Tapping the region's historic assets for regeneration and tourism feature prominently in a new plan published today by English Heritage.
The road-map points the way ahead for the organisation in Yorkshire over the next three years, but underlines that only by forging closer partnerships with other government agencies and communities can the full potential of the region's historic landscape be realised.
Maddy Jago: Putting tourism at the heart of
Yorkshires' historic environment
Protecting our region's historic environment - especially in protected areas like the Yorkshire Dales - will remain at the heart of English Heritage's mission, but with Yorkshire having a greater proportion of highly graded listed buildings than any other English region, it is a sector ripe to be exploited in terms of tourism and the region's economy.
The environment and heritage sector already accounts for £1.25 billion worth of tourism revenue in Yorkshire every year and sustains 35,000 jobs.
Maddy Jago, the recently appointed Planning and Development Director for English Heritage in Yorkshire, said; "This plan sets out the practical steps we will take over the next three years to implement English Heritage's broad strategy for 2005 - 2010, entitled Making the past part of our future".
Adding; "We have already put in train major changes: our statutory and advisory services are more client-focused, our guardianship sites more accessible and profitable and research more responsive to needs".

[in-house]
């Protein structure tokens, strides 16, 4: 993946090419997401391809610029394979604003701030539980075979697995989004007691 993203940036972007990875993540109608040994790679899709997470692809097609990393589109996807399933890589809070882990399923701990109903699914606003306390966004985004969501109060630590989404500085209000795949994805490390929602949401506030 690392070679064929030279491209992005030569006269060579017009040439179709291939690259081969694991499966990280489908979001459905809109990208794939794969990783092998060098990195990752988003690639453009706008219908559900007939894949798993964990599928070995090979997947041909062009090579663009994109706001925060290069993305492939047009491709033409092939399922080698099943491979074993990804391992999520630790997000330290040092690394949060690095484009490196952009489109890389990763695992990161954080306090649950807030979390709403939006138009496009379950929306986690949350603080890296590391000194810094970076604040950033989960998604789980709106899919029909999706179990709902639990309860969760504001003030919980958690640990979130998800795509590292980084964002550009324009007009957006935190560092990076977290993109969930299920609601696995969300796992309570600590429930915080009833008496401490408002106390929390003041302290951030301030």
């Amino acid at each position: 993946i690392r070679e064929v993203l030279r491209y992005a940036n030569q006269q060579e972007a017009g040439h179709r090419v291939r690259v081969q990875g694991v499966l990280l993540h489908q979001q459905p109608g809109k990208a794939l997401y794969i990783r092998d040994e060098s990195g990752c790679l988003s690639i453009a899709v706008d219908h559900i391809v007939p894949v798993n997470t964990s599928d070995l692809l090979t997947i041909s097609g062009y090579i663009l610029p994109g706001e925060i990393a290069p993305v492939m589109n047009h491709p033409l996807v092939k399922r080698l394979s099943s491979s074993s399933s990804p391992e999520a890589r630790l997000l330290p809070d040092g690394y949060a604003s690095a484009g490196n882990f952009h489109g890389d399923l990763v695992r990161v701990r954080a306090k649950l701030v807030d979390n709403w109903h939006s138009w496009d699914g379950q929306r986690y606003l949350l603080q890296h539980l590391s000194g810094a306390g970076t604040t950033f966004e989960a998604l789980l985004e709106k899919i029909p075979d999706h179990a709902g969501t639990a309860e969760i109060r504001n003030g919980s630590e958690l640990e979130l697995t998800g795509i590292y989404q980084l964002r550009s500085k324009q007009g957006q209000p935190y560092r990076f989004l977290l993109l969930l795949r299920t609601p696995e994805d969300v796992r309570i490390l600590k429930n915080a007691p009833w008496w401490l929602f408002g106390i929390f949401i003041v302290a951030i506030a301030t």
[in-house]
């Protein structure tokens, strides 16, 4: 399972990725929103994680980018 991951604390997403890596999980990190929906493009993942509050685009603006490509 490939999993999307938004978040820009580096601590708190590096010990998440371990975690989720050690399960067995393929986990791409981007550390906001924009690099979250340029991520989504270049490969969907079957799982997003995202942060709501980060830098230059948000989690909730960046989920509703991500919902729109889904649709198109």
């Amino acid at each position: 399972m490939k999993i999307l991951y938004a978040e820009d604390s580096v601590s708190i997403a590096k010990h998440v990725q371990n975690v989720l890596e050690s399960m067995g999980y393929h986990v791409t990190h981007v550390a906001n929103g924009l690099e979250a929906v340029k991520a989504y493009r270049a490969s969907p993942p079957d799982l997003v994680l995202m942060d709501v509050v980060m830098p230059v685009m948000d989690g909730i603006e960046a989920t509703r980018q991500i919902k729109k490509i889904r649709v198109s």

Key Objectives set out in the report include:
- Working with other organisations, including voluntary associations, land owners, businesses and public bodies, to put the historic environment at the heart of investment strategies for the region, championing its role as a means for economic and social renewal rather than an obstacle.
- Publishing the results of a detailed study into the condition of scheduled ancient monuments in South and West Yorkshire, following similar surveys in the East Riding and North Yorkshire.
- Improving public access to English Heritage's collections through programmes such as the National Monument Record's Viewfinder portal - providing online access to historic photographs.
- Developing a took kit to support the work of local heritage groups, enabling them to identify distinctive features of their neighbourhoods and link them to community activity and panning.
Ms Jago views the historic environment as part of the context within which we live our everyday lives, rather than simply as "a reserve" that we visit in our leisure time, she said; "Our job is not simply to protect the best of the past, but to put it to work in creating better places for people to work, live and visit. We can't face these challenges alone and that's why creating strong partnerships is at the core of the plan".
Copies of document can be downloaded from the English Heritage website